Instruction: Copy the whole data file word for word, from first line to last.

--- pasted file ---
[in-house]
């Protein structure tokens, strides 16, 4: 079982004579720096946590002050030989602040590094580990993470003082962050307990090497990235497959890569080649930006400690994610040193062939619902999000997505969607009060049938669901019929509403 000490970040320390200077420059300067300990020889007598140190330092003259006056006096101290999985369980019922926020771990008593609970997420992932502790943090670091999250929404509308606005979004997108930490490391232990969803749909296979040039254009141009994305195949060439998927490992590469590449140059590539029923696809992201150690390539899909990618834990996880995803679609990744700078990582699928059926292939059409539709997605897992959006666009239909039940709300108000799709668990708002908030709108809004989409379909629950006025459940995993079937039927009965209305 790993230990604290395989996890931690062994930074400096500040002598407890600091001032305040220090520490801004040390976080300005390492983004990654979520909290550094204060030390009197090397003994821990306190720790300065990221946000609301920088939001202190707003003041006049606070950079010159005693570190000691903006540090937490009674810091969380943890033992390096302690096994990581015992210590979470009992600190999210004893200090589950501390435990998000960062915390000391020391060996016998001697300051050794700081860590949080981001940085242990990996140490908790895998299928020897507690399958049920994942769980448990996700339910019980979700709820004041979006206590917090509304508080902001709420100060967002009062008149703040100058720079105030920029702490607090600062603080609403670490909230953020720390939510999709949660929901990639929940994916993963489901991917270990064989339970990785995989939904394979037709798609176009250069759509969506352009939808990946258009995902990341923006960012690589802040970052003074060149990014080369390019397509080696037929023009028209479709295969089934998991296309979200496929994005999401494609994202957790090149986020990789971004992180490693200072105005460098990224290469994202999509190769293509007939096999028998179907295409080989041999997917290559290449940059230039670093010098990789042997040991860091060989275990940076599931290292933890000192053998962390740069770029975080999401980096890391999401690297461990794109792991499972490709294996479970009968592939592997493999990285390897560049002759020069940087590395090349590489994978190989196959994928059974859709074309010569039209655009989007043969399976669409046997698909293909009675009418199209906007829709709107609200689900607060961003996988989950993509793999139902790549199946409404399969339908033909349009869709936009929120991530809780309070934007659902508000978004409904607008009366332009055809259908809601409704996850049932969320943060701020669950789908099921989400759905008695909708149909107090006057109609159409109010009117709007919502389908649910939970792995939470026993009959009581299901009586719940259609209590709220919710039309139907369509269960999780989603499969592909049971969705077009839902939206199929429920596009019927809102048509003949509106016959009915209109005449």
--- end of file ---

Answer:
[in-house]
């Protein structure tokens, strides 16, 4: 079982004579720096946590002050030989602040590094580990993470003082962050307990090497990235497959890569080649930006400690994610040193062939619902999000997505969607009060049938669901019929509403 000490970040320390200077420059300067300990020889007598140190330092003259006056006096101290999985369980019922926020771990008593609970997420992932502790943090670091999250929404509308606005979004997108930490490391232990969803749909296979040039254009141009994305195949060439998927490992590469590449140059590539029923696809992201150690390539899909990618834990996880995803679609990744700078990582699928059926292939059409539709997605897992959006666009239909039940709300108000799709668990708002908030709108809004989409379909629950006025459940995993079937039927009965209305 790993230990604290395989996890931690062994930074400096500040002598407890600091001032305040220090520490801004040390976080300005390492983004990654979520909290550094204060030390009197090397003994821990306190720790300065990221946000609301920088939001202190707003003041006049606070950079010159005693570190000691903006540090937490009674810091969380943890033992390096302690096994990581015992210590979470009992600190999210004893200090589950501390435990998000960062915390000391020391060996016998001697300051050794700081860590949080981001940085242990990996140490908790895998299928020897507690399958049920994942769980448990996700339910019980979700709820004041979006206590917090509304508080902001709420100060967002009062008149703040100058720079105030920029702490607090600062603080609403670490909230953020720390939510999709949660929901990639929940994916993963489901991917270990064989339970990785995989939904394979037709798609176009250069759509969506352009939808990946258009995902990341923006960012690589802040970052003074060149990014080369390019397509080696037929023009028209479709295969089934998991296309979200496929994005999401494609994202957790090149986020990789971004992180490693200072105005460098990224290469994202999509190769293509007939096999028998179907295409080989041999997917290559290449940059230039670093010098990789042997040991860091060989275990940076599931290292933890000192053998962390740069770029975080999401980096890391999401690297461990794109792991499972490709294996479970009968592939592997493999990285390897560049002759020069940087590395090349590489994978190989196959994928059974859709074309010569039209655009989007043969399976669409046997698909293909009675009418199209906007829709709107609200689900607060961003996988989950993509793999139902790549199946409404399969339908033909349009869709936009929120991530809780309070934007659902508000978004409904607008009366332009055809259908809601409704996850049932969320943060701020669950789908099921989400759905008695909708149909107090006057109609159409109010009117709007919502389908649910939970792995939470026993009959009581299901009586719940259609209590709220919710039309139907369509269960999780989603499969592909049971969705077009839902939206199929429920596009019927809102048509003949509106016959009915209109005449």